More complete details concerning
the tragedy cannot be made
available for this issue.
ICKES URGES ALL
ON PARK HIGHWAY
Secretary Interior Says December
15 Deadline For WPA
MOKE SPEED IN GETTING <
Bids Received on Two Additional j
Stretches in North Carolina; By <
Dec. 15, 15 Miles to Deep Gup \
To Be Contracted.
Secretary of the Interior Jckes 1
stated Friday that the December 15lh 1
deadline for getting PWA projects \
under contract applied to the six mil- j
lion dollars recently reallocated for j
the parkway connecting the Great
Smoky Mountains and Shenandoah :
, National Parks. '
If this order stands it means that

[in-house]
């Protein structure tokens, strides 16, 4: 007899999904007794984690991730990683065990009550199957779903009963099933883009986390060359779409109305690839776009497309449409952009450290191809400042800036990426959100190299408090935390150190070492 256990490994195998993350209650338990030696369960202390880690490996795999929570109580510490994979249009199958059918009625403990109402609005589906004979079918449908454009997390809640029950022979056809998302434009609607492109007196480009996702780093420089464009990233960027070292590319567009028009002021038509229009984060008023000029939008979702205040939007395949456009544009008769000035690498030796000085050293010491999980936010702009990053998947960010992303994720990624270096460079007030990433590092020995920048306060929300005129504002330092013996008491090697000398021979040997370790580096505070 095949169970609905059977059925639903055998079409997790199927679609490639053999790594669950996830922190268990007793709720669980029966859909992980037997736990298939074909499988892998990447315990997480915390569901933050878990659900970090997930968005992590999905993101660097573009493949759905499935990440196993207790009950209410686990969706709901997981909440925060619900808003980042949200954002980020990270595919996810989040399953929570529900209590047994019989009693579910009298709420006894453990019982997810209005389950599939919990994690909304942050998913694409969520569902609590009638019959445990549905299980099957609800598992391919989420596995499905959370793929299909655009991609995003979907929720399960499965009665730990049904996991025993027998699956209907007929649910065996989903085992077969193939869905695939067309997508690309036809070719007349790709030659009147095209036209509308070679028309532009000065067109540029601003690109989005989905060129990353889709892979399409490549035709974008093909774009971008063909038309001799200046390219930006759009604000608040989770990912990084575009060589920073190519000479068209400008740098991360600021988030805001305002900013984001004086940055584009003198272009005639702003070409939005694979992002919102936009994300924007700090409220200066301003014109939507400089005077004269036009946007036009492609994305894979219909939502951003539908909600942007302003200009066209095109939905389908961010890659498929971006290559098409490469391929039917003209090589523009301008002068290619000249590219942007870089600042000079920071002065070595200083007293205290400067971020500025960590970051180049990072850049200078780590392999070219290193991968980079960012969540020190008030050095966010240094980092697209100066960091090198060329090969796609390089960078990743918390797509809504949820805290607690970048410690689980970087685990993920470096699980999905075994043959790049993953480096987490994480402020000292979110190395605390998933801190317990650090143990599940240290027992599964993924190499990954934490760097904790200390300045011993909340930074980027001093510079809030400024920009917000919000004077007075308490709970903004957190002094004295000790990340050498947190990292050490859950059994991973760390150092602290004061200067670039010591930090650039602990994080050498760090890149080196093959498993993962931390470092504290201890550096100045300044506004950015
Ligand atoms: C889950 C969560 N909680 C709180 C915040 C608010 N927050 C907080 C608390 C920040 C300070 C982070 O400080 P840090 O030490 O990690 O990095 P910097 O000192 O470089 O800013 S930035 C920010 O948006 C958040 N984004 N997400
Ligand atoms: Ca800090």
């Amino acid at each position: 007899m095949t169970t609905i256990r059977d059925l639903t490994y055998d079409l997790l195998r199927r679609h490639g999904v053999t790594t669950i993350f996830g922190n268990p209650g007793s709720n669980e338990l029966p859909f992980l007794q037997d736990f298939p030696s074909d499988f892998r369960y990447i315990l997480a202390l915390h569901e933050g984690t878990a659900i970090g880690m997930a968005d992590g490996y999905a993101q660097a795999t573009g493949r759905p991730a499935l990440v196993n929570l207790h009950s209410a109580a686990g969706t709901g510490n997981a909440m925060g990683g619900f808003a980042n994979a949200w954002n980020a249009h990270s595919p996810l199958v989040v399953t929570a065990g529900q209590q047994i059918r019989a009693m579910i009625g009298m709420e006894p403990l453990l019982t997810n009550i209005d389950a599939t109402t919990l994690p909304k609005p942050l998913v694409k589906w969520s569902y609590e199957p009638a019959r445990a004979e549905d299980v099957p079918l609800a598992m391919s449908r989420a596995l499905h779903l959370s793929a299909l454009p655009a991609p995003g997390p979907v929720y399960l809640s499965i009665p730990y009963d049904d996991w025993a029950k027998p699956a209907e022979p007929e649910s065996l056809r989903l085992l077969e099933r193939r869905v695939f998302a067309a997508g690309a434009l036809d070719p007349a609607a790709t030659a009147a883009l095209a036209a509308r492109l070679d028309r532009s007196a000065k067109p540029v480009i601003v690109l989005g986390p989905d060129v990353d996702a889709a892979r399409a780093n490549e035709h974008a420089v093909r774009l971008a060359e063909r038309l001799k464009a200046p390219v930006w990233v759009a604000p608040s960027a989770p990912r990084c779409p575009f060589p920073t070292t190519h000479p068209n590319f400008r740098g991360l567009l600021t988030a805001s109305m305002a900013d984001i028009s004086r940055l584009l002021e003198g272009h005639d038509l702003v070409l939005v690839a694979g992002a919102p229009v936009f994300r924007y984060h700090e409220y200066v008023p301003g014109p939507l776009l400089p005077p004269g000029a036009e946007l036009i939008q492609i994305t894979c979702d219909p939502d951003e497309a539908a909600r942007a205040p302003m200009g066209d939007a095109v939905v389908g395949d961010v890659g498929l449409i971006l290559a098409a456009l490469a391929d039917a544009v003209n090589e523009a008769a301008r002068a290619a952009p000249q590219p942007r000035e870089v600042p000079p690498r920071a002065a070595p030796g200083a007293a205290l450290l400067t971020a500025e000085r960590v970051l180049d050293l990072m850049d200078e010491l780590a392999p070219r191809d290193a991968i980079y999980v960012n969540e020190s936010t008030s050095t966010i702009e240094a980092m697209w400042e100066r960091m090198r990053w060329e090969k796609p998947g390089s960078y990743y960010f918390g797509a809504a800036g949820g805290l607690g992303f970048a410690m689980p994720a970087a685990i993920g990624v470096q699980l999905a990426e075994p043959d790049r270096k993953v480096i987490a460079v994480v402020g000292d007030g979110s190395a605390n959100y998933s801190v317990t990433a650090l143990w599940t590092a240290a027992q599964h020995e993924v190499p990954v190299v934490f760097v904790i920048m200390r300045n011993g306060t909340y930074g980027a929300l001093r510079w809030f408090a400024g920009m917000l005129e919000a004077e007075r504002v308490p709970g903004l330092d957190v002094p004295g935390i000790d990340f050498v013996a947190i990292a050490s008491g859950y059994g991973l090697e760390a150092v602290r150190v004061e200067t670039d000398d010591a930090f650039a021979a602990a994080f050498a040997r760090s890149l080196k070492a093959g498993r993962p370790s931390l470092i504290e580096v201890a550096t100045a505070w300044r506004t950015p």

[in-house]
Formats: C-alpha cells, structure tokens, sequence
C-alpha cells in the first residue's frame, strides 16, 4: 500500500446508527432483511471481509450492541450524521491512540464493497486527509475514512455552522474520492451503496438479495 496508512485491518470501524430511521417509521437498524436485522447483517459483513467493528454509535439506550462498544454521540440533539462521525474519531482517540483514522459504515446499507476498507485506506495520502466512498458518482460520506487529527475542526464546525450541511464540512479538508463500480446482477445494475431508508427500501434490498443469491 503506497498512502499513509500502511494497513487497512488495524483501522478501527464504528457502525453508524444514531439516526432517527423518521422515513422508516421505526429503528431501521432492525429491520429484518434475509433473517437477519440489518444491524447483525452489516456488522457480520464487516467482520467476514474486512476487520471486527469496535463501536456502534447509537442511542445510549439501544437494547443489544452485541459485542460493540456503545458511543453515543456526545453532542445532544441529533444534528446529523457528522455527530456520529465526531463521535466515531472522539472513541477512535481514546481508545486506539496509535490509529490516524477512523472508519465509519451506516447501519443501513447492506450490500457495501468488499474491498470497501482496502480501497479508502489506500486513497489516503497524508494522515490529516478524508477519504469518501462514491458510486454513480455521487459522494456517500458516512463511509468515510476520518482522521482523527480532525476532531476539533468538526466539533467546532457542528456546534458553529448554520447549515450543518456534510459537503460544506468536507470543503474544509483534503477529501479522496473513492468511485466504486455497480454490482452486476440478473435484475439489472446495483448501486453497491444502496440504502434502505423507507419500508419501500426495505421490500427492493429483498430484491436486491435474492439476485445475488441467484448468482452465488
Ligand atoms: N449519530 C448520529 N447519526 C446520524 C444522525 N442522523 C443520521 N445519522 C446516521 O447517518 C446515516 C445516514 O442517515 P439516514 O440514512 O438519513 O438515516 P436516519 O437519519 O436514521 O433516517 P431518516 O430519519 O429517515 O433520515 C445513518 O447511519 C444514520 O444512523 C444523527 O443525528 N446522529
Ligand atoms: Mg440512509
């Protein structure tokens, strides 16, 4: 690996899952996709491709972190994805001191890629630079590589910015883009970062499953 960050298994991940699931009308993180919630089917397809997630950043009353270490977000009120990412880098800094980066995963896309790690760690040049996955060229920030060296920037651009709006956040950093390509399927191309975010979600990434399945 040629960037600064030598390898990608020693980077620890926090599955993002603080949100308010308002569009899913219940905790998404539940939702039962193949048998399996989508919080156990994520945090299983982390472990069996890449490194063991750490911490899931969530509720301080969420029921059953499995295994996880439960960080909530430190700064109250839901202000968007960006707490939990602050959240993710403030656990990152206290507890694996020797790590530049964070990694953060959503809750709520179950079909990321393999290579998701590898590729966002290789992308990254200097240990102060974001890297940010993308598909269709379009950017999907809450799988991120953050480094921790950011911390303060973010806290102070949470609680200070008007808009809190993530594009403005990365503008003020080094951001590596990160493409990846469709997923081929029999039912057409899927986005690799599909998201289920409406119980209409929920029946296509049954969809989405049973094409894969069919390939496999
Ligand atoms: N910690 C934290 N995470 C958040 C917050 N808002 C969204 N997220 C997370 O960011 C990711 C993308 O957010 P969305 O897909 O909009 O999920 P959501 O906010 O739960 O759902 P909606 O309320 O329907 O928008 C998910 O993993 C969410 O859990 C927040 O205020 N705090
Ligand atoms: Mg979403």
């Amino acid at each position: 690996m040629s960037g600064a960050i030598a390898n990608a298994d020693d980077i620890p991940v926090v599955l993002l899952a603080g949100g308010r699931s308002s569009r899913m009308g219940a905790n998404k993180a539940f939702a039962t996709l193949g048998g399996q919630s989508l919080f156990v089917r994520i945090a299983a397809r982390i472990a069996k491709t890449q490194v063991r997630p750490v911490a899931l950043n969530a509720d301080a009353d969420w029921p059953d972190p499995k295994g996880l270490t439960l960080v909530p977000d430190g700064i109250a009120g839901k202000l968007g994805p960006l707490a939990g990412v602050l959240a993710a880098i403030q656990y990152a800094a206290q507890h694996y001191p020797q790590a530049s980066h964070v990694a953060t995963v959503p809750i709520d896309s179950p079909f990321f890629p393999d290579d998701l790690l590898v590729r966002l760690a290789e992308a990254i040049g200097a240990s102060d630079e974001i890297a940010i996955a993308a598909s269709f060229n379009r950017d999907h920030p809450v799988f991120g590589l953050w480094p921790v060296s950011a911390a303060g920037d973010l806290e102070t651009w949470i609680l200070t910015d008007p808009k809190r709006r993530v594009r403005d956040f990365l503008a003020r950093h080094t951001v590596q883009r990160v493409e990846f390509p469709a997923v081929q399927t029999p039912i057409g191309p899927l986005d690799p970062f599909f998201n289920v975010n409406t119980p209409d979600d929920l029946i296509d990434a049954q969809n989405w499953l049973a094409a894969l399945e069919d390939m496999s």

r there will have to be more speed <
t shown on getting construction un- 1
[ der contract than has been displayed '
to date. 'According to figures furnish- '
. ed by the national park service con- '
. tracts involving approximately $365,- 1
, 000 have been let. 1
Bids have been received on two ad- \
i ditlonal stretches in North Carolina 3
j and the national park service has 1
r been waiting to award the contract '
, poiithng- arrival of deals. These in- 3
volved $387,169 and $364,010.
Deeds In Washington
The deeds are understood to have
arrived in Washington today and
these contracts should be let within
the next day or two.
1 By December 15 the park service
i expects to have awarded the contract
iui vuiKJbi ubuuii i.'i 10 ntnes ui parK[
way between Horse Gap and Deep
Gap. The cost of this is to be around
$500,000. If the Cherokee Indian
tribe accepts the latest right-of-way
proposal by Secretary of Interior
- Tckes, one having been made within
5 the last few days the park service